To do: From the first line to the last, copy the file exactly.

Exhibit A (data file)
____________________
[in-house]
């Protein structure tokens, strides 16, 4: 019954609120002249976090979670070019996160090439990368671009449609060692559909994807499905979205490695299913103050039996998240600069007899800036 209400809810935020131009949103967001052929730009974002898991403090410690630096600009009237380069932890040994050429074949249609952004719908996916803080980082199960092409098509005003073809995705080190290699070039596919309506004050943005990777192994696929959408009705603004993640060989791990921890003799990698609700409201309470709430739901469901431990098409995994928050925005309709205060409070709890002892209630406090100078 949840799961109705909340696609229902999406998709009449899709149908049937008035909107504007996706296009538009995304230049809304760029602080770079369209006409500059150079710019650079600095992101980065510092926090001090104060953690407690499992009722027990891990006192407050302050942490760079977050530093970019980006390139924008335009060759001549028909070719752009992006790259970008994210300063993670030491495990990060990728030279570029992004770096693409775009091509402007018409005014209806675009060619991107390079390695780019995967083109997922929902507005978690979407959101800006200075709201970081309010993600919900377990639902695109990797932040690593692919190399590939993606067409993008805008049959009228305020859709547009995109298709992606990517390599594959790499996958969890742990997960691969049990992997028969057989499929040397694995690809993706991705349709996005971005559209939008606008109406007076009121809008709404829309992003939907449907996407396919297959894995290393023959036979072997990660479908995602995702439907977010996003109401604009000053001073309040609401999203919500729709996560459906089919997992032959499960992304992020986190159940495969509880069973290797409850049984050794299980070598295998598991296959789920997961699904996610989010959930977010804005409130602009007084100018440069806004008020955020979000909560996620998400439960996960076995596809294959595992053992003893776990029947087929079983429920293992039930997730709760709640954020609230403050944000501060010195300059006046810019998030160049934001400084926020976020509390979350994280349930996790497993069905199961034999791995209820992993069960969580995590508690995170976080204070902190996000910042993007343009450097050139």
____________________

[in-house]
């Protein structure tokens, strides 16, 4: 019954609120002249976090979670070019996160090439990368671009449609060692559909994807499905979205490695299913103050039996998240600069007899800036 209400809810935020131009949103967001052929730009974002898991403090410690630096600009009237380069932890040994050429074949249609952004719908996916803080980082199960092409098509005003073809995705080190290699070039596919309506004050943005990777192994696929959408009705603004993640060989791990921890003799990698609700409201309470709430739901469901431990098409995994928050925005309709205060409070709890002892209630406090100078 949840799961109705909340696609229902999406998709009449899709149908049937008035909107504007996706296009538009995304230049809304760029602080770079369209006409500059150079710019650079600095992101980065510092926090001090104060953690407690499992009722027990891990006192407050302050942490760079977050530093970019980006390139924008335009060759001549028909070719752009992006790259970008994210300063993670030491495990990060990728030279570029992004770096693409775009091509402007018409005014209806675009060619991107390079390695780019995967083109997922929902507005978690979407959101800006200075709201970081309010993600919900377990639902695109990797932040690593692919190399590939993606067409993008805008049959009228305020859709547009995109298709992606990517390599594959790499996958969890742990997960691969049990992997028969057989499929040397694995690809993706991705349709996005971005559209939008606008109406007076009121809008709404829309992003939907449907996407396919297959894995290393023959036979072997990660479908995602995702439907977010996003109401604009000053001073309040609401999203919500729709996560459906089919997992032959499960992304992020986190159940495969509880069973290797409850049984050794299980070598295998598991296959789920997961699904996610989010959930977010804005409130602009007084100018440069806004008020955020979000909560996620998400439960996960076995596809294959595992053992003893776990029947087929079983429920293992039930997730709760709640954020609230403050944000501060010195300059006046810019998030160049934001400084926020976020509390979350994280349930996790497993069905199961034999791995209820992993069960969580995590508690995170976080204070902190996000910042993007343009450097050139």